Hardcore
Hardcore

In 1994, Dave Hines and I were considered "hot" screenwriters. We had just written a script for Ivan Reitman and our last spec screenplay had sold for half a million dollars, so people were waiting eagerly to see what we would do next.

For our next project, we teamed with a comedian named RODNEY LEE CONOVER, using a character from his act named "BachelorMan," who gave tips to guys in the audience on picking up women.

On the morning we turned in the finished screenplay to our agents, eight couriers were waiting in front of the building to transport copies to various studios and production offices. After writing until midnight and delivering 28 scripts, we all went to bed, exhausted. Bids were to be in by that afternoon, starting at $500,000. I woke up to a phone call at 3pm. It was STEVE WHITE, my agent. "We're pulling the script," he said. "They all say it's the most offensive thing they've ever read." Suddenly, Dave and I were considered "very cold."

Hardcore


Rodney Lee Conover, early 1990s (click to enlarge)
The screenplay for the 2003 film "BACHELORMAN" was actually started in the early nineties, in the bars and restaurants of Hermosa Beach, where Rodney lived. I had met him at a comedy show, and had been impressed because of his sheer determination to make people laugh. The crowd hadn't started off liking Rodney at all! They were largely Middle-Eastern and he had come out as the character 'Hadji' from "JOHNNY QUEST," staging a musical comeback. But through showmanship and tenacity (that he would soon need for this project), Rodney had eventually won the crowd over. One bit that I really enjoyed was when he offered a tip for men on a date, saying, "Before she comes over, spray furniture polish over the door -- that way when she comes in it'll smell like you've been cleaning all day." After the crowd laughed, he puffed out his chest and announced, "I am BachelorMan!"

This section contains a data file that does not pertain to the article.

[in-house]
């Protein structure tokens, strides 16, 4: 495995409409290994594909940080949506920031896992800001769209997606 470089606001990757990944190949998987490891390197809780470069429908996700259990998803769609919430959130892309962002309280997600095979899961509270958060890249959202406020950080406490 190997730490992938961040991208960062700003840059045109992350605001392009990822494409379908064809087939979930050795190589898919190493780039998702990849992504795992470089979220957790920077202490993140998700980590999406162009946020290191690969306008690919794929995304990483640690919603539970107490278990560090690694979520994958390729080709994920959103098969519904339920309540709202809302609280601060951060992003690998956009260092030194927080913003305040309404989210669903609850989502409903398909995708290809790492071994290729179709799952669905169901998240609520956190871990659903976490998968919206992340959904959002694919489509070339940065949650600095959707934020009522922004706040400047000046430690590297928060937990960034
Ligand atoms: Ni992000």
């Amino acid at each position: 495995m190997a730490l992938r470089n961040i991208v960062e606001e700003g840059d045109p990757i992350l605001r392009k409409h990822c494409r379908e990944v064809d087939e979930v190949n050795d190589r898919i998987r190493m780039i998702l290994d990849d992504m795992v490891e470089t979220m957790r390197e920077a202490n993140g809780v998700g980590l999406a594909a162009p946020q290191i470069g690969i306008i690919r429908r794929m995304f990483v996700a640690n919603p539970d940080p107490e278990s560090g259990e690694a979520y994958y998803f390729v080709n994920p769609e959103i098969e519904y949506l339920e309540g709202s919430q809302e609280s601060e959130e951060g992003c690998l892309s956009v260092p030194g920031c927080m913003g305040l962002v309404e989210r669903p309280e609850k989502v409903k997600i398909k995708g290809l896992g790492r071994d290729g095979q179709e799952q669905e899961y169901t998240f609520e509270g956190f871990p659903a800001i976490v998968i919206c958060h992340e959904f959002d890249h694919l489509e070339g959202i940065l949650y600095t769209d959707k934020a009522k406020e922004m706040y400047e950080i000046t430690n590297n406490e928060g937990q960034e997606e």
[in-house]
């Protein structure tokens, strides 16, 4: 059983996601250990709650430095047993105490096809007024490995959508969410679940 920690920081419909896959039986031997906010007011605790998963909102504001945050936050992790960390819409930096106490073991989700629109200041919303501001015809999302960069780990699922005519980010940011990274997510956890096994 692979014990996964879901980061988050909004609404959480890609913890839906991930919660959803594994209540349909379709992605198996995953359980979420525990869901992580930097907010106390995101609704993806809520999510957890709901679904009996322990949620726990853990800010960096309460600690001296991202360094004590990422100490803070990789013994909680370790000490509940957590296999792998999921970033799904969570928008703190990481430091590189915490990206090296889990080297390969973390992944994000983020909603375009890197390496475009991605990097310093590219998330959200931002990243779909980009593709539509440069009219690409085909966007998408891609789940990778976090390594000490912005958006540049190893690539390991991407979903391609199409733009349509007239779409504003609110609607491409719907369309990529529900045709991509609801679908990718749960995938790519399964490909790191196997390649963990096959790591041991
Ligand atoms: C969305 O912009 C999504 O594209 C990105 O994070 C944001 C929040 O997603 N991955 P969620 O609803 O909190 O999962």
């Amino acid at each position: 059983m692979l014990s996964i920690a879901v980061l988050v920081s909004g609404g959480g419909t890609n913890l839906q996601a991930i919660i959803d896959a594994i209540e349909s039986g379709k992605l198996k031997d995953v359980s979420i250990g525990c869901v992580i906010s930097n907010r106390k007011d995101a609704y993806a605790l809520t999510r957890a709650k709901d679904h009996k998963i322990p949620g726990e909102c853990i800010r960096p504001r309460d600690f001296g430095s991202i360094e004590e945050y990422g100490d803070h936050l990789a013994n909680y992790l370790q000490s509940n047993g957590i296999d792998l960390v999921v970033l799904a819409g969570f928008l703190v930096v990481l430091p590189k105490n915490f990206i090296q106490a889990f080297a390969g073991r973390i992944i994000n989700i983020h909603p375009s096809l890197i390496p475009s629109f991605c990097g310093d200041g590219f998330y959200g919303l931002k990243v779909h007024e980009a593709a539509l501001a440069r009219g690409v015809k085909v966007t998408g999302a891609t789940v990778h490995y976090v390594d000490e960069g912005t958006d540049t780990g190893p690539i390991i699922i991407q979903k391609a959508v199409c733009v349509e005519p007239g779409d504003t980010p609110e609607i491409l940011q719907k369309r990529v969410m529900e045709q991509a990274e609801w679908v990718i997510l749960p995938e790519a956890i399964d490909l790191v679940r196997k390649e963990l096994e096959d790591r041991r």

It will become obvious over the course of this story that Rodney is the hero of this insane, unlikely saga. The same dogged determination that helped him win that crowd over would carry "BACHELORMAN" through to its eventual and completely improbable production and eventual success. Although I co-wrote the script and co-produced the film, I was just like Ishmael, watching Captain Ahab's 12-year pursuit of a spec sale on the Indie Seas.